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Advice for Beginning Snowboarders

Updated on May 21, 2013


First of all, I want to say that the best way to learn how to snowboard is not through the internet, but to actually go out and do it. This article will serve as a means of advice and tips to take with you and is not a suitable substitute for professional lessons. This is mainly intended to provide a mental foundation that you should translate into physical actions to the point that muscle memory takes over whenever you hit the slopes. Before I begin, I want readers to understand that I am by no means a professional snowboarder, by that I mean I do not sponsor for any company and have not participated in the Olympics or the X-Games. Snowboarding has been my passion since I was eight years old. I never received any formal training; I am self-taught. So I feel as if the fundamentals I have are not foreign, but rather more natural and instinctive. But that's not to say that snowboarding doesn't take time to get used to, and just like anything else it takes practice and perseverance. You will fall, you will get bruised, you get sore. But tell me a sport that doesn't do that to people just starting out. Now before you get scared, imagine the rush you would feel after landing your first jump; carving so hard that the groove left in the groomed snow is gonna cause that skier behind you to take a tumble down the hill; going so fast that there is a horizontal line of snot frozen to your face but all you can think about is going faster. Whether you're someone who prefers going crazy in a terrain park or would rather experience the peace and serenity of carving through fresh powder, anyone can enjoy snowboarding. Sure, you can do the same things on skis, but c'mon, skiing just looks lame. So further further ado, I present to you tips on how to look, be and feel awesome.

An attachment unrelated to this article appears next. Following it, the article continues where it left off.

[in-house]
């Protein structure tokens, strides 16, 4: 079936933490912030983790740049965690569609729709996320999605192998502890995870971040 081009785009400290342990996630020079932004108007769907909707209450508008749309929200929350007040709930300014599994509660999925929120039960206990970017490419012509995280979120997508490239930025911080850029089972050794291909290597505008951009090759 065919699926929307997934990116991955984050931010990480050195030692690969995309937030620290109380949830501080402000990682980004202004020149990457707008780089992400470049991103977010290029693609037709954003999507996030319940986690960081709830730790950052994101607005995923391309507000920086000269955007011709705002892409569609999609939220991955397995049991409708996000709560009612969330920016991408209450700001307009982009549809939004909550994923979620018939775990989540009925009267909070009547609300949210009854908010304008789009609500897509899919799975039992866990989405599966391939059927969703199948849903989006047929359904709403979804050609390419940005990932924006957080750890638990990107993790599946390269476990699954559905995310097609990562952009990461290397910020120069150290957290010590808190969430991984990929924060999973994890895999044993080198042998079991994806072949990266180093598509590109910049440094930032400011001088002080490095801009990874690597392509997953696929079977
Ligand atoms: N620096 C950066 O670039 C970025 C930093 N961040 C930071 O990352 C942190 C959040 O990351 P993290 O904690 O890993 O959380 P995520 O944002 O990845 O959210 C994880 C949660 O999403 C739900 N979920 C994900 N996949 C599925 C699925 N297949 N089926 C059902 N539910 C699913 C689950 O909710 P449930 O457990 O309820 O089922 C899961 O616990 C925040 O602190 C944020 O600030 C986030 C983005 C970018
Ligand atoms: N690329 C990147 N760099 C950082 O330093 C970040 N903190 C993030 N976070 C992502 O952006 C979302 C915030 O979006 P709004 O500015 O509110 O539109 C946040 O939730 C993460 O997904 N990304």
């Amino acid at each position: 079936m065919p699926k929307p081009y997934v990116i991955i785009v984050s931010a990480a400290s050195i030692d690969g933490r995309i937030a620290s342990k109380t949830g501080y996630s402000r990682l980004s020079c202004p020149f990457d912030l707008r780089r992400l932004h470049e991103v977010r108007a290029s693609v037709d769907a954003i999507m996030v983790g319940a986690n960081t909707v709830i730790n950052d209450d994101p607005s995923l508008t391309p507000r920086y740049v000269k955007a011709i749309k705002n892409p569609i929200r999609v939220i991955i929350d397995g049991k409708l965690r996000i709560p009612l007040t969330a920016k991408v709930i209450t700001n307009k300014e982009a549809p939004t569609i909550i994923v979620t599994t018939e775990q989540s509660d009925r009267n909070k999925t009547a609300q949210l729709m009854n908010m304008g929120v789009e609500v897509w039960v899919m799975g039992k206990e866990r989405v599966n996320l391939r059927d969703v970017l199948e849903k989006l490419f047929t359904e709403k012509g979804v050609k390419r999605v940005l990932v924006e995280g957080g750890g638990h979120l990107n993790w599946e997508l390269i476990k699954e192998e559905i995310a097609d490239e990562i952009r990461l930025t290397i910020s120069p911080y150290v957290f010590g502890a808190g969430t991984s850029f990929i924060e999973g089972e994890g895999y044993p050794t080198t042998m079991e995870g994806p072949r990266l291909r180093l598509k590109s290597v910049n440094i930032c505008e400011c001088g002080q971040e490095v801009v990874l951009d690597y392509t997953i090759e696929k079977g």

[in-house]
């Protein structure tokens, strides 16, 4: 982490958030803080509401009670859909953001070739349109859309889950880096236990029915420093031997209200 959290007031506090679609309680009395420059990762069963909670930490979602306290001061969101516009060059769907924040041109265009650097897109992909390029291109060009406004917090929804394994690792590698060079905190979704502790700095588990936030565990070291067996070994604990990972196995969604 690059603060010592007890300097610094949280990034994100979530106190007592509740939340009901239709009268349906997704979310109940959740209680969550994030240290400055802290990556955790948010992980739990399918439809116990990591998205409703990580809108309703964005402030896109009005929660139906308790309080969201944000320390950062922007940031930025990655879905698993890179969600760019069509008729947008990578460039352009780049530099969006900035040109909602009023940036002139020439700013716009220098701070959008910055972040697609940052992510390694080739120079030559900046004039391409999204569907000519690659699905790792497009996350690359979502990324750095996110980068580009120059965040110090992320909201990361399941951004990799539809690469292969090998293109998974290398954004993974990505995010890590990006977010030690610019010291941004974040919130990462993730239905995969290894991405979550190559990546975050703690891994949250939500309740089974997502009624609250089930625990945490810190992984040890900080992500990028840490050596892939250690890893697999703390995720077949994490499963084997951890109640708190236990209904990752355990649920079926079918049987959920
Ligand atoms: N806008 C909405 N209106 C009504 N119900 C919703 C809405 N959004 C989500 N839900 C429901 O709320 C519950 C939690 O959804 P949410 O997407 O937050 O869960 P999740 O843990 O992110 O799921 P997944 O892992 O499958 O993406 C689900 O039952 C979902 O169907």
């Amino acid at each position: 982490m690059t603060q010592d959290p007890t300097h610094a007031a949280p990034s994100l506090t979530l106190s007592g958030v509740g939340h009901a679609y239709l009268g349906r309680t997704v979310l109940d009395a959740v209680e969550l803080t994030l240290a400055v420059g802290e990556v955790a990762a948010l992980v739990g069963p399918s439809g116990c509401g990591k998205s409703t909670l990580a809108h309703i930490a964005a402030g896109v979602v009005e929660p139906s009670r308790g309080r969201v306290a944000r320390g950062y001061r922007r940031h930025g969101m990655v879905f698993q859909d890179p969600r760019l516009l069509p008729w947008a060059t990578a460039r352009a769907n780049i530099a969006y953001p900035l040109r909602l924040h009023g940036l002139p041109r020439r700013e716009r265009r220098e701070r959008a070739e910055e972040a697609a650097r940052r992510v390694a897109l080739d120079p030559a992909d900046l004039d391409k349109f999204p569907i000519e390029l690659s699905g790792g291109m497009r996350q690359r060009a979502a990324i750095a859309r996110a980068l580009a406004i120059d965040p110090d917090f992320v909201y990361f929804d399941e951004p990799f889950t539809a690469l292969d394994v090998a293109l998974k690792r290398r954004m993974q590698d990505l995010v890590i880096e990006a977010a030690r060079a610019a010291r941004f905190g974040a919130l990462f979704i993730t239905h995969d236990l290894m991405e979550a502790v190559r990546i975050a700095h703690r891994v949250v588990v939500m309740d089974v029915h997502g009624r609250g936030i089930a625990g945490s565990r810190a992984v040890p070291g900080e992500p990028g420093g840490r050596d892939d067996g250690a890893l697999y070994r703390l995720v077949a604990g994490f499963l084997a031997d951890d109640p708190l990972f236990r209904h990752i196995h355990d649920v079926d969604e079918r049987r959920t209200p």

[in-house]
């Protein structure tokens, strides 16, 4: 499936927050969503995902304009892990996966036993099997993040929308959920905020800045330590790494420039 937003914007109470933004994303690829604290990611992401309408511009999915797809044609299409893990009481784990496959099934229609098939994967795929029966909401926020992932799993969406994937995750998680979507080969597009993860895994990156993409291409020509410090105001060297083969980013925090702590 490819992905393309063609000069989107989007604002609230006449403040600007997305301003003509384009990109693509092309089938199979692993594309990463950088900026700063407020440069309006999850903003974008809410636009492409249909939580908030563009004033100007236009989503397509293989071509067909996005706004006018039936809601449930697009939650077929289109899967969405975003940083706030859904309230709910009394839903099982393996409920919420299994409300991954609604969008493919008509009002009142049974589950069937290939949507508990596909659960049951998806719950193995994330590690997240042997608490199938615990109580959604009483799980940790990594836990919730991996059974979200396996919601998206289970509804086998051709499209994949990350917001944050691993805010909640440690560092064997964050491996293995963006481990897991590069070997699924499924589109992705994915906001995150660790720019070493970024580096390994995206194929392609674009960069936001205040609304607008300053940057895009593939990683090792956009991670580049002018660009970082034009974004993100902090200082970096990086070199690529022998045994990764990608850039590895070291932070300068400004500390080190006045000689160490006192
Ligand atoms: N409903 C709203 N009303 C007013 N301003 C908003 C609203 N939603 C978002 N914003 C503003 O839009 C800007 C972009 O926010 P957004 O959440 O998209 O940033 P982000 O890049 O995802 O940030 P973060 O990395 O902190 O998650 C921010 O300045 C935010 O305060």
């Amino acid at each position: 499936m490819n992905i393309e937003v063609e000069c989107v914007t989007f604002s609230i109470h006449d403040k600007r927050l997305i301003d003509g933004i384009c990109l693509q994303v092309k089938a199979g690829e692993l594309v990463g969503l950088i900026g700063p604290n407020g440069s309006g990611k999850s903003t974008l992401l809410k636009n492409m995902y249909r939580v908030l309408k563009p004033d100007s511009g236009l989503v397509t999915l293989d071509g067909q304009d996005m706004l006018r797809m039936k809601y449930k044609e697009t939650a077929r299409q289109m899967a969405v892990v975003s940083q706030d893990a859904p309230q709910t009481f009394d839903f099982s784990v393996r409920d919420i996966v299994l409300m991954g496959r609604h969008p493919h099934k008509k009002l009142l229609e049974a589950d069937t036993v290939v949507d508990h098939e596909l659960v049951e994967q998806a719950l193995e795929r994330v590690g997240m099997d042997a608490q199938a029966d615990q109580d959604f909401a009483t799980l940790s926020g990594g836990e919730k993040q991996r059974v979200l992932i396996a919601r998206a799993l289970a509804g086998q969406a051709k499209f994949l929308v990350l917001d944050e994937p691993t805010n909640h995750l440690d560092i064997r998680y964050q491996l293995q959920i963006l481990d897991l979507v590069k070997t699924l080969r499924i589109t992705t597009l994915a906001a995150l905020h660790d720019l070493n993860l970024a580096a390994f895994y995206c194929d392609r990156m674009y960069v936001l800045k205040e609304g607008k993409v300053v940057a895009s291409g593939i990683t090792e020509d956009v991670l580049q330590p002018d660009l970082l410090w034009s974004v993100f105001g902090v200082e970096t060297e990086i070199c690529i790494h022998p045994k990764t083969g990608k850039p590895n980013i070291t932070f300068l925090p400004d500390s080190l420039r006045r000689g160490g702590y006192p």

Be Aggressive!

I cannot stress enough how important it is that you be aggressive. If there is one thing you take from this article, it is to not let the snowboard dictate where you go. Too often have I face planted because I would just stand on the board and let it do its thing. And it is one of the most common mistakes I have seen new snowboarders doing. But it's hard to blame them. The unfamiliar, seemingly uncontrollable movement of their feet sets in them a mild panic that essentially causes them to freeze up, until one of their board's edges catches and they take a fall. The feeling of movement experienced while on a snowboard is weird, I won't lie. It's not like riding a bike or rollerblading or riding a skateboard on a level surface where you can say, "one, two, three, go!" because snowboarding doesn't work like that. It's more like, "one, two, three, OK, now stand up awkwardly, find my balance. OK, now I'm ready to - oh, wait. I've been going!" And by the time you've realized your board has been two steps ahead of you, it's already doing its own thing, probably catching one of its edges, causing you to lose your balance and take a tumble, causing you to repeat this process all over again. It will take time to get used to and it's up to you to not be discouraged. When I say "be aggressive", I don't mean you need to go into Super Saiyan mode to be able to stand up, I simply mean that you need to determine the actions of your board, not the other way around. If you've already tried snowboarding, you know what I mean. If you have yet to go, you will find out what I mean. Like I said, to really learn how to snowboard, you need to DO it.

Lean Forward